Band on the run?

20th Jul 2020

Sharon Kirby awaits a final answer. O/189/20, The UB40 Experience (Invalidity), UK IPO, 24th March 2020


Mark Lee filed a UK registration for THE UB40 EXPERIENCE on 3rd September 2018, covering services including “arranging and conducting live entertainment events and musical group entertainment services”. Lee had been in a UB40 tribute band with Andrew Bagnall, who here was the Applicant for Invalidity under the Trade Marks Act 1994, s47(2).

Bagnall had set up the band with bassist Anthony Porter in 2013, claiming that all “members” aside from themselves were freelance musicians. When Porter left in July 2017, they later said he was merely on a break.

Lee joined in August 2017, he said, as a permanent replacement for Porter. He claimed that the band was managed as a collective, with all members on an equal footing. Lee’s position was that Bagnall was “sacked” in August 2018. Bagnall then set up a new band with Porter, which happened to use the same name. Bagnall’s action claimed both passing off and bad faith (stating that a key purpose of Lee’s filing was to prevent Bagnall from continuing to play under the name).

Shared goodwill

Guided by SAXON1, the Hearing Officer (HO) held that at the application date and in the absence of an agreement, there was a partnership-at-will. The goodwill generated by the regular performers would be shared among them in undivided shares. When Bagnall left, this effectively dissolved that partnership and a new partnership-at-will was then formed without Bagnall.

Nine days fell between the dissolution of the former partnership and the application date. Lee’s new partnership would not have acquired goodwill independently in that time. Bagnall did not consent to the new group taking the same name and did not give up his claim to goodwill. In using the same name for the same services, the new partnership would damage the former partnership’s goodwill, including by diverting bookings.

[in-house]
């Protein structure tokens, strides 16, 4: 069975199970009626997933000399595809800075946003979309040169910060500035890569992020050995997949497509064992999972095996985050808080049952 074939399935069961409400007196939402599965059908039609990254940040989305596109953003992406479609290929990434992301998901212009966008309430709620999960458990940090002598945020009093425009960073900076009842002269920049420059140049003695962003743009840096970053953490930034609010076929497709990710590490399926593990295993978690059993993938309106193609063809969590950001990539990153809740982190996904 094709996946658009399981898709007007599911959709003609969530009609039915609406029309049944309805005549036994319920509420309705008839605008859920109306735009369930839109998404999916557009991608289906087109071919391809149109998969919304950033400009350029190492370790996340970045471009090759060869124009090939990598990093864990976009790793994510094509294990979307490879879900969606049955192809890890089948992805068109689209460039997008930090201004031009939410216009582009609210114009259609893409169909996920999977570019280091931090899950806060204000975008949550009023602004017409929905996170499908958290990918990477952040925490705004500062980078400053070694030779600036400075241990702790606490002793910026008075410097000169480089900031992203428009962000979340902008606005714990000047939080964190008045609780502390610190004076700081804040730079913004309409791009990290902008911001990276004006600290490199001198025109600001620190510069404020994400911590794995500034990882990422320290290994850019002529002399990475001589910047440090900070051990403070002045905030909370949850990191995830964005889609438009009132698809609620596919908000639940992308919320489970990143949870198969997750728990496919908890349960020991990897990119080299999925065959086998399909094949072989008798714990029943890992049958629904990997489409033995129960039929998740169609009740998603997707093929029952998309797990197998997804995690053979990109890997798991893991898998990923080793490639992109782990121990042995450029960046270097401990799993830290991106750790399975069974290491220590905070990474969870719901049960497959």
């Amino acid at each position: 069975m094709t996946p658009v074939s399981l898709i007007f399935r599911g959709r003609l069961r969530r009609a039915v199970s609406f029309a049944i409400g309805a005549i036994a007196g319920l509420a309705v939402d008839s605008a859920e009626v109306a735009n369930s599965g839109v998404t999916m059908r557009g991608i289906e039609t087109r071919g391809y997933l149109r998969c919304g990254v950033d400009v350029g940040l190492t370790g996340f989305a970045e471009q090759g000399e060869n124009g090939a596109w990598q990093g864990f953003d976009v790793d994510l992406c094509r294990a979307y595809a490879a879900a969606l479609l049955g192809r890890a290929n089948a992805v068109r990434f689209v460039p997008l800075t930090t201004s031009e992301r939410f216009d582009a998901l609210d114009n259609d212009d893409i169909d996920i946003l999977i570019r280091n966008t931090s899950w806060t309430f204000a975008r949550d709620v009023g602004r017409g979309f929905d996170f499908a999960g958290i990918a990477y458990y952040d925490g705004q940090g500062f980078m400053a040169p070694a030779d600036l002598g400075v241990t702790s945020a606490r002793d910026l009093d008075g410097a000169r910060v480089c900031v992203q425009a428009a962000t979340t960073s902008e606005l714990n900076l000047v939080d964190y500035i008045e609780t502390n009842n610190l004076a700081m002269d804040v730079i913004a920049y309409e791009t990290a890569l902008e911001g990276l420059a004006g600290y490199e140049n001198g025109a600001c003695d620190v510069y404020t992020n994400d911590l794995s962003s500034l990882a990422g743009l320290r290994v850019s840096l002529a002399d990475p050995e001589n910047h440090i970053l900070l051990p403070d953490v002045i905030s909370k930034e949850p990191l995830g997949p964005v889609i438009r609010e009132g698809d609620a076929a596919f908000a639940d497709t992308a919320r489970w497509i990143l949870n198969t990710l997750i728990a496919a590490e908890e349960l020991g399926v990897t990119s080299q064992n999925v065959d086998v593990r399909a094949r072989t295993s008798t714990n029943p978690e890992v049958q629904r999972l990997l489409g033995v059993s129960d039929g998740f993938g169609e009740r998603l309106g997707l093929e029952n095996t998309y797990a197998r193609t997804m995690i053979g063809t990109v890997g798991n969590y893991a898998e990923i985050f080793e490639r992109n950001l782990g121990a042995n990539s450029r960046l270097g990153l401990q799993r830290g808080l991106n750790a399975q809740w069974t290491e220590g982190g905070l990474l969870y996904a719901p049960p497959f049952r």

As a result, the former partnership was able to prevent the new partnership from doing so under passing off. The fact that the new partnership included members of the previous partnership made no difference, as they are legally distinct entities. Hence the invalidation ground succeeded.

Preliminary decision

However, the proceedings should not have been solely in Bagnall’s name, but by Bagnall on behalf of “the partnership that existed at 24th August 2018 and traded as The UB40 Experience”. The HO invited the Applicant to substitute himself in the proceedings if successful overall. The bad faith ground failed. The filing was carried out as part of a genuine commercial dispute.

This was a preliminary decision only. If the Applicant were substituted, the decision would be confirmed. Otherwise, it would be rejected. The proprietor could file submissions on whether the substitution should be allowed. At the time of writing, a final decision had not been issued.

In SAXON, it was clear that relevant former members had abandoned their goodwill in Saxon alone, which neatly allowed one party to claim the rights to the name. The situation here was not so clear. A suitably drafted partnership agreement may have avoided the stalemate.

1 [2003] EWHC 295 (Ch)

Key points

  • Bands without a contract form a partnership-at-will, with assets in undivided shares
  • Invalidation should be brought by the “original” partnership, not individual members